I wish all pastors would educate themselves on and preach on destructive marriages. When I got married in 1993, I thought of abuse as someone getting hit by their spouse. I had never heard terms like toxic, destructive, mental abuse, emotional abuse, verbal abuse. I was ill-prepared. It was actually my former sister-in-law who first called something my ex-husband said as emotional abuse. I had never thought of his outbursts that way because I didn't understand what it was. Aren't we all mature enough to handle each other with caring and compassion? Isn't that everyone's motivation? I've discovered that it's not.
Here's the thing: it is sometimes really hard to describe what mental and emotional abuse looks like. When I try to describe what I endured to others, it often doesn't sound that bad. And, as individual incidents, it probably isn't. We can all slip into a place where we say/do things we shouldn't. But emotional/mental abuse is different. First, it's a pattern. It is ongoing. They may promise never to do it again, but the promises are empty. It's mind-games designed to make you the crazy person, the one who is always at fault. It's using fear to control. It's separating you from your support system so you are alone. It's making you believe you don't deserve better. It's creating an atmosphere where you must walk on eggshells, never knowing what will set him/her off.
In our home, the angry obscenity-laced outbursts were easy to pinpoint. We all cowered in fear, giving in to his wants so we didn't have to endure more. Some homes don't have these outbursts. Instead, the abuser actually masquerades as a sweet, quiet person who could never hurt anyone. It's the behind-the-scenes manipulation that is so dangerous.
Again, it's hard to describe. Just remember you have no idea what goes on behind closed doors.
I wish everyone would realize that we are not a one-size-fits-all society. I can't even count the number of people who used the book Sacred Marriage as a weapon against me! "You should have stayed because marriage is designed to make you holy more than happy." I'm sorry, but there wasn't anything making me holy in my marriage! It was destroying me!
If you were to ask Gary Thomas, author of Sacred Marriage, about my situation, he would tell you the book was not written to those in abusive marriages. It was written to those in marriages where both people were committed to God and to one another, to making their marriage the best and most God-glorifying marriage it could be. To apply it to an abusive marriage is simply ludicrous! Does that mean we should throw it away altogether? Absolutely not! It has its place. It simply needs to be taken in the right context.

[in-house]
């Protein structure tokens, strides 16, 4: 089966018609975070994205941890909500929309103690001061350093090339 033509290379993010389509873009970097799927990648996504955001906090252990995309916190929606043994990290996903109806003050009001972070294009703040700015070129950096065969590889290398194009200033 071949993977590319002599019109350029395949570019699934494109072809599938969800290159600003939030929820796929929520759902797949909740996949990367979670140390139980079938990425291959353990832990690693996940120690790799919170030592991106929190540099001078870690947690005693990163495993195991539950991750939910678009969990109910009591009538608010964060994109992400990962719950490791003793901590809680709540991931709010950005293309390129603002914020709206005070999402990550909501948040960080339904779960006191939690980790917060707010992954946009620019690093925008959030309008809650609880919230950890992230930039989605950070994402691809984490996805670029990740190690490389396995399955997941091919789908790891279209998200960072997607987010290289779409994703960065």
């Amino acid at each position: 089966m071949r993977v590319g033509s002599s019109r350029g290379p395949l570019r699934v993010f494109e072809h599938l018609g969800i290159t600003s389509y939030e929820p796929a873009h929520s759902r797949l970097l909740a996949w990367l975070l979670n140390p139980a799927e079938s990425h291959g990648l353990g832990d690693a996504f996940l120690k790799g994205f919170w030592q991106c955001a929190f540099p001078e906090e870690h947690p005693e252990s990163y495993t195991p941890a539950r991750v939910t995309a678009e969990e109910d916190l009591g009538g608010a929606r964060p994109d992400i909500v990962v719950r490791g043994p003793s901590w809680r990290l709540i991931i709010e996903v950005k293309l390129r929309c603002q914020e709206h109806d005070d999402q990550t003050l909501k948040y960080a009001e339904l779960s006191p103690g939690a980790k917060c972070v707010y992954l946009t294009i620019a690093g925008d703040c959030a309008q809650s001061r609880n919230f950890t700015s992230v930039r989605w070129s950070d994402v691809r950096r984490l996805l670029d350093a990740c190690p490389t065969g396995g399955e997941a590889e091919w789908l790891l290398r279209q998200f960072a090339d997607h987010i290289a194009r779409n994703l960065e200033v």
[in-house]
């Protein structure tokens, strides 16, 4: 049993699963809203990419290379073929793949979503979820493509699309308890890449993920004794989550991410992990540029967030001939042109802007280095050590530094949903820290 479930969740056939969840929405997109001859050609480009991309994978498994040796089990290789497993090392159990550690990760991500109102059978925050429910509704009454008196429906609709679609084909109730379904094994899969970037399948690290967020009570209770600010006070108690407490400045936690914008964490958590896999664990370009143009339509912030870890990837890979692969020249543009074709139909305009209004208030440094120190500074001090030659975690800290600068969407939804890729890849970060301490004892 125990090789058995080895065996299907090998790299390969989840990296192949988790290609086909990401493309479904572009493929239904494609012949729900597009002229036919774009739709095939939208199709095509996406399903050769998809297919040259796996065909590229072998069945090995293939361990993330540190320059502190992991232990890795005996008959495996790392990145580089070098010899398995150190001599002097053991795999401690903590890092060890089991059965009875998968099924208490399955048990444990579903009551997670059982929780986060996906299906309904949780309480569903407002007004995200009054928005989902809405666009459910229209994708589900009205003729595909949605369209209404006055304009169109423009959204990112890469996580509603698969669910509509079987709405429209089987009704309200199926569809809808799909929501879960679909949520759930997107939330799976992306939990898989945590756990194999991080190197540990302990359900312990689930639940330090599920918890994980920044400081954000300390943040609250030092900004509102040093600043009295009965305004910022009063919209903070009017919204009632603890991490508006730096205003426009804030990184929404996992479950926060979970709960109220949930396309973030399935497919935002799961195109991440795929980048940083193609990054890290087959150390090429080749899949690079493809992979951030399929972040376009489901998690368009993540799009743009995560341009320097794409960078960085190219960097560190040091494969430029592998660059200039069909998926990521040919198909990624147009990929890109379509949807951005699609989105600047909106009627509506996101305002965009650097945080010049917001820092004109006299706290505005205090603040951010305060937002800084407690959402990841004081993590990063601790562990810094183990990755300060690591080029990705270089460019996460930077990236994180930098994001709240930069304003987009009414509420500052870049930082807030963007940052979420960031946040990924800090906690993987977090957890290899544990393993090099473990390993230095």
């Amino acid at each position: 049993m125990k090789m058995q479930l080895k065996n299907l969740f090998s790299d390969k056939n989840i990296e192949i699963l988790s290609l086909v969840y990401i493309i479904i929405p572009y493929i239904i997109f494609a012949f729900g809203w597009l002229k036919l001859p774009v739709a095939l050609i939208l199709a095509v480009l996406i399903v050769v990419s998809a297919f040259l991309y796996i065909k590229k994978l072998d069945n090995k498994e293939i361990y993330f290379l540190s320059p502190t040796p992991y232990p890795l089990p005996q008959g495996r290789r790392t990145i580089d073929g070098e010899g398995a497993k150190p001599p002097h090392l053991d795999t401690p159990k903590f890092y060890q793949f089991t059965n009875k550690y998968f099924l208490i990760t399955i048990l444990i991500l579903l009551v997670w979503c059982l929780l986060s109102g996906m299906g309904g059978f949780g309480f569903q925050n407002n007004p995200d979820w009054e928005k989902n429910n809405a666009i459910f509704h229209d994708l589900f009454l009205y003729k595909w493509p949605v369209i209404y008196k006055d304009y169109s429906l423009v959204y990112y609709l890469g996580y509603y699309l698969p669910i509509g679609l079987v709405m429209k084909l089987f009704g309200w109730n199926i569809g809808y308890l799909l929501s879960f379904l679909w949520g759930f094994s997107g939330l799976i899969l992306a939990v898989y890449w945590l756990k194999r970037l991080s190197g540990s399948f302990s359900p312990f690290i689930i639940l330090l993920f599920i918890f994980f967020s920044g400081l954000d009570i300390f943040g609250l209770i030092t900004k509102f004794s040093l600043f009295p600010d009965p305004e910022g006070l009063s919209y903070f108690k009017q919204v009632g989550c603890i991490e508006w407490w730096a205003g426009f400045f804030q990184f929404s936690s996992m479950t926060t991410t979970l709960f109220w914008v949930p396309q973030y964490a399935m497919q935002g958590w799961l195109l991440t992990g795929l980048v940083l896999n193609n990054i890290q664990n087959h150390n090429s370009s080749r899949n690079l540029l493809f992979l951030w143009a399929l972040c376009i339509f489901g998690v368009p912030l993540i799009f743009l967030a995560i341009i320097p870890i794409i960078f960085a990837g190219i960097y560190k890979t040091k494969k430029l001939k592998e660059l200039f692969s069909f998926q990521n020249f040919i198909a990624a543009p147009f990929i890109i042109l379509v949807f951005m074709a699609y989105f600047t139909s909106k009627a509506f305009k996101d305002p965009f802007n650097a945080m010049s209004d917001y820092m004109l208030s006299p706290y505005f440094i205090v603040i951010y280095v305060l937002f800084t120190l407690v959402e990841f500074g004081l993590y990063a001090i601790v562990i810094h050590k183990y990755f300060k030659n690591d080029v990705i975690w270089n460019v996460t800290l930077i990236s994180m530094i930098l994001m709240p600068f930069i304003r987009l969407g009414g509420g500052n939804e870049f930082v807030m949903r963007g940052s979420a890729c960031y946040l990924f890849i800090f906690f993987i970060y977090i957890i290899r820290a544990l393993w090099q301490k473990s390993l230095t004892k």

The same thing goes for so many other books. The Five Love Languages? It's a great book for a solid marriage, but it's not going to do a thing for an abusive marriage. Every Man's Battle? Is it truly every man's battle? Of course not! But a book titled Some Man's Battle just isn't going to sell the same way.
I could go on and on, but I won't. My point is that we need to stop trying to create a one-size-fits-all society. We need to understand that my audience is different from Leslie Vernick's audience which is different from Gary Thomas's audience which is different from.... We need to learn to read critically, taking the good stuff and spitting out the pits. We need to learn to read and listen with Holy Spirit discernment.
I wish we would strive for unity in the Body of Christ. Please go read John 17 right now. I mean it. Think about our society. Think about the fighting within the capital C Church. Would Jesus Christ be pleased?
Our Savior prayed for us--for you, for me, for every believer that walks the earth--and he asked the Father for only one thing: unity. Why unity? Because He knew that as long as we were fighting between ourselves, the world would miss Him.
To see the mud-slinging from one Christian author to another this week broke my heart. What damage we are doing to the name of Christ! Doesn't scripture teach us that if we have something against a brother or sister in Christ that we should go to them personally? Of course, if we think about some of the things mentioned above, maybe there would be no reason to be upset in the first place. Maybe we simply need to realize there's room for both books and they apply to different audiences.
Oh, friends! Sometimes I simply cry out, "Lord Jesus, come quickly!" I fear we are often doing far more damage by trying to right the "wrongs" of others. Can we not just be mature, Holy Spirit discerning, critically-thinking people? Are we falling into a pattern of toxicity by the fighting?
Lord Jesus, come quickly!!